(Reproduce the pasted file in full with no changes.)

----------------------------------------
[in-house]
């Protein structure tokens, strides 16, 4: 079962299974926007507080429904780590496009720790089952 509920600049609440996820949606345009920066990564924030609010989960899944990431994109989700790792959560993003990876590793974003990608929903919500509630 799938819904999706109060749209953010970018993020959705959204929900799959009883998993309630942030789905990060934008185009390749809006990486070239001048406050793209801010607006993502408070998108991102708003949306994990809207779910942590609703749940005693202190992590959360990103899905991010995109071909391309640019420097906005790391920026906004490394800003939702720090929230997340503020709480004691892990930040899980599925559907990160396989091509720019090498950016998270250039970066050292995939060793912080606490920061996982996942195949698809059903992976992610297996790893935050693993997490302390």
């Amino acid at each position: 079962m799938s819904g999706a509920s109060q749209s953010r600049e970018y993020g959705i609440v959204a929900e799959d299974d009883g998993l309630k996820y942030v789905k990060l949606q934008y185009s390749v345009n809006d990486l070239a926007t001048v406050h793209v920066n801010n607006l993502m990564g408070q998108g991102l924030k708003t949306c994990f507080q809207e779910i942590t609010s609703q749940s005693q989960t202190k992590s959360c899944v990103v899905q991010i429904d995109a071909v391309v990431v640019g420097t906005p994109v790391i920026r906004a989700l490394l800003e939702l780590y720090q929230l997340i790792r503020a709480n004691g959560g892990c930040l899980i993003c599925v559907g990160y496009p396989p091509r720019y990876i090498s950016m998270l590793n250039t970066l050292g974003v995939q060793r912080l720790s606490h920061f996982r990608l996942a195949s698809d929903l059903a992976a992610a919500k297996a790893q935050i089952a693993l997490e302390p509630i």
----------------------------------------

[in-house]
């Protein structure tokens, strides 16, 4: 079962299974926007507080429904780590496009720790089952 509920600049609440996820949606345009920066990564924030609010989960899944990431994109989700790792959560993003990876590793974003990608929903919500509630 799938819904999706109060749209953010970018993020959705959204929900799959009883998993309630942030789905990060934008185009390749809006990486070239001048406050793209801010607006993502408070998108991102708003949306994990809207779910942590609703749940005693202190992590959360990103899905991010995109071909391309640019420097906005790391920026906004490394800003939702720090929230997340503020709480004691892990930040899980599925559907990160396989091509720019090498950016998270250039970066050292995939060793912080606490920061996982996942195949698809059903992976992610297996790893935050693993997490302390």
């Amino acid at each position: 079962m799938s819904g999706a509920s109060q749209s953010r600049e970018y993020g959705i609440v959204a929900e799959d299974d009883g998993l309630k996820y942030v789905k990060l949606q934008y185009s390749v345009n809006d990486l070239a926007t001048v406050h793209v920066n801010n607006l993502m990564g408070q998108g991102l924030k708003t949306c994990f507080q809207e779910i942590t609010s609703q749940s005693q989960t202190k992590s959360c899944v990103v899905q991010i429904d995109a071909v391309v990431v640019g420097t906005p994109v790391i920026r906004a989700l490394l800003e939702l780590y720090q929230l997340i790792r503020a709480n004691g959560g892990c930040l899980i993003c599925v559907g990160y496009p396989p091509r720019y990876i090498s950016m998270l590793n250039t970066l050292g974003v995939q060793r912080l720790s606490h920061f996982r990608l996942a195949s698809d929903l059903a992976a992610a919500k297996a790893q935050i089952a693993l997490e302390p509630i």